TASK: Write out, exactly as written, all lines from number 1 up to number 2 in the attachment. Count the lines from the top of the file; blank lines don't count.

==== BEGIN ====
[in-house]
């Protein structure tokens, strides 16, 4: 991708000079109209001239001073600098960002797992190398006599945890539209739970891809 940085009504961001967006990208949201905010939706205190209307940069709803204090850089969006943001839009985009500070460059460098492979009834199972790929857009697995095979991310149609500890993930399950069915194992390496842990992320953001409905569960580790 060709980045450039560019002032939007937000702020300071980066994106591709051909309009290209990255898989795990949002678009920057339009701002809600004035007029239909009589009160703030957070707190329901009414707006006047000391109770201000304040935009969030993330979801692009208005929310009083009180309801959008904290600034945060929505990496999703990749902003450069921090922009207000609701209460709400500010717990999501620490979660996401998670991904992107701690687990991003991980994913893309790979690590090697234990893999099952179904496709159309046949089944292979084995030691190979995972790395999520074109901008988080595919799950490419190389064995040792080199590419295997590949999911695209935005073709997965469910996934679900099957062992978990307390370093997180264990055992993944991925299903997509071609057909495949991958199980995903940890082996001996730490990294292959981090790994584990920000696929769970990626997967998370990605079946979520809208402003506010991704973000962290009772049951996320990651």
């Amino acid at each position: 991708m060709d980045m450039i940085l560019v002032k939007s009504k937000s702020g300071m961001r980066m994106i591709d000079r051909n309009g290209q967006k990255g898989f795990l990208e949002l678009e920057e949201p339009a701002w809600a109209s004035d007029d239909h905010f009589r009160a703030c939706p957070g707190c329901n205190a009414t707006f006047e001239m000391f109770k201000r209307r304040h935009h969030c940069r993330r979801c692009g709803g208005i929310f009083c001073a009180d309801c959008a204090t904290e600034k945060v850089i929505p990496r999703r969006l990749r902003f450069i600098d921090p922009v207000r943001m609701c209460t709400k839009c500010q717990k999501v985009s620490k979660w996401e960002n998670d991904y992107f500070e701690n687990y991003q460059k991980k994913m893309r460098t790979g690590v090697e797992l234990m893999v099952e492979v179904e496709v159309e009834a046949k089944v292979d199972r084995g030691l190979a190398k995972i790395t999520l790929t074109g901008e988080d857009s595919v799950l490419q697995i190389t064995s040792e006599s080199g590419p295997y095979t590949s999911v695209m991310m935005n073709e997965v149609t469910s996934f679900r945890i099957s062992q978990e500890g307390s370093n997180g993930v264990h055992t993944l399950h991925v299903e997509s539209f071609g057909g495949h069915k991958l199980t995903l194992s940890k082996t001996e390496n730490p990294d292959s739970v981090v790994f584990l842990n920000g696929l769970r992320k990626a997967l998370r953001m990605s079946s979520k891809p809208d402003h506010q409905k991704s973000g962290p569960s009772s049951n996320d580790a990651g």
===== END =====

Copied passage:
[in-house]
């Protein structure tokens, strides 16, 4: 991708000079109209001239001073600098960002797992190398006599945890539209739970891809 940085009504961001967006990208949201905010939706205190209307940069709803204090850089969006943001839009985009500070460059460098492979009834199972790929857009697995095979991310149609500890993930399950069915194992390496842990992320953001409905569960580790 060709980045450039560019002032939007937000702020300071980066994106591709051909309009290209990255898989795990949002678009920057339009701002809600004035007029239909009589009160703030957070707190329901009414707006006047000391109770201000304040935009969030993330979801692009208005929310009083009180309801959008904290600034945060929505990496999703990749902003450069921090922009207000609701209460709400500010717990999501620490979660996401998670991904992107701690687990991003991980994913893309790979690590090697234990893999099952179904496709159309046949089944292979084995030691190979995972790395999520074109901008988080595919799950490419190389064995040792080199590419295997590949999911695209935005073709997965469910996934679900099957062992978990307390370093997180264990055992993944991925299903997509071609057909495949991958199980995903940890082996001996730490990294292959981090790994584990920000696929769970990626997967998370990605079946979520809208402003506010991704973000962290009772049951996320990651």